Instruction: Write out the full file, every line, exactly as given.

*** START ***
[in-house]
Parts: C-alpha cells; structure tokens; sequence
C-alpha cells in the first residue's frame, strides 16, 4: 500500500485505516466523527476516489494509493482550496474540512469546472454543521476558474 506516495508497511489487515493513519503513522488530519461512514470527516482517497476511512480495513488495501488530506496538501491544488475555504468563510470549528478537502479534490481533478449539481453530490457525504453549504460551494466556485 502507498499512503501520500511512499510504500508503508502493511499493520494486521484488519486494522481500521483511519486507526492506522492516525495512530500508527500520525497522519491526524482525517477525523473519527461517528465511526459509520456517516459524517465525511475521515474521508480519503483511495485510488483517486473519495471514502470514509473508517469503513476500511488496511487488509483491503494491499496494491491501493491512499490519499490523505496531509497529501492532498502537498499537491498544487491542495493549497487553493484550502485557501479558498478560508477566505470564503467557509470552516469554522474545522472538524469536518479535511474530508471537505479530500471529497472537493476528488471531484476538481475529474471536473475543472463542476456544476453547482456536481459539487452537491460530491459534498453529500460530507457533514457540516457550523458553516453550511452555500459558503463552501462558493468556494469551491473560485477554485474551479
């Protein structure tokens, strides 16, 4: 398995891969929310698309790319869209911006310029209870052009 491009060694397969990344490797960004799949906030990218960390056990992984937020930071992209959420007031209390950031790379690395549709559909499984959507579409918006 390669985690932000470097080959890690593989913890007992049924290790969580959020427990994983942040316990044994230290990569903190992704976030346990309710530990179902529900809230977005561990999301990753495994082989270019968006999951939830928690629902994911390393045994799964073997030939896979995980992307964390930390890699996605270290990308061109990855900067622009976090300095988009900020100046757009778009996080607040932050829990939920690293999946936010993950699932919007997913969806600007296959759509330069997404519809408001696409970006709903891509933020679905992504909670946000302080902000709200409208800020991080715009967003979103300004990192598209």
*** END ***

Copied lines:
[in-house]
Parts: C-alpha cells; structure tokens; sequence
C-alpha cells in the first residue's frame, strides 16, 4: 500500500485505516466523527476516489494509493482550496474540512469546472454543521476558474 506516495508497511489487515493513519503513522488530519461512514470527516482517497476511512480495513488495501488530506496538501491544488475555504468563510470549528478537502479534490481533478449539481453530490457525504453549504460551494466556485 502507498499512503501520500511512499510504500508503508502493511499493520494486521484488519486494522481500521483511519486507526492506522492516525495512530500508527500520525497522519491526524482525517477525523473519527461517528465511526459509520456517516459524517465525511475521515474521508480519503483511495485510488483517486473519495471514502470514509473508517469503513476500511488496511487488509483491503494491499496494491491501493491512499490519499490523505496531509497529501492532498502537498499537491498544487491542495493549497487553493484550502485557501479558498478560508477566505470564503467557509470552516469554522474545522472538524469536518479535511474530508471537505479530500471529497472537493476528488471531484476538481475529474471536473475543472463542476456544476453547482456536481459539487452537491460530491459534498453529500460530507457533514457540516457550523458553516453550511452555500459558503463552501462558493468556494469551491473560485477554485474551479
């Protein structure tokens, strides 16, 4: 398995891969929310698309790319869209911006310029209870052009 491009060694397969990344490797960004799949906030990218960390056990992984937020930071992209959420007031209390950031790379690395549709559909499984959507579409918006 390669985690932000470097080959890690593989913890007992049924290790969580959020427990994983942040316990044994230290990569903190992704976030346990309710530990179902529900809230977005561990999301990753495994082989270019968006999951939830928690629902994911390393045994799964073997030939896979995980992307964390930390890699996605270290990308061109990855900067622009976090300095988009900020100046757009778009996080607040932050829990939920690293999946936010993950699932919007997913969806600007296959759509330069997404519809408001696409970006709903891509933020679905992504909670946000302080902000709200409208800020991080715009967003979103300004990192598209």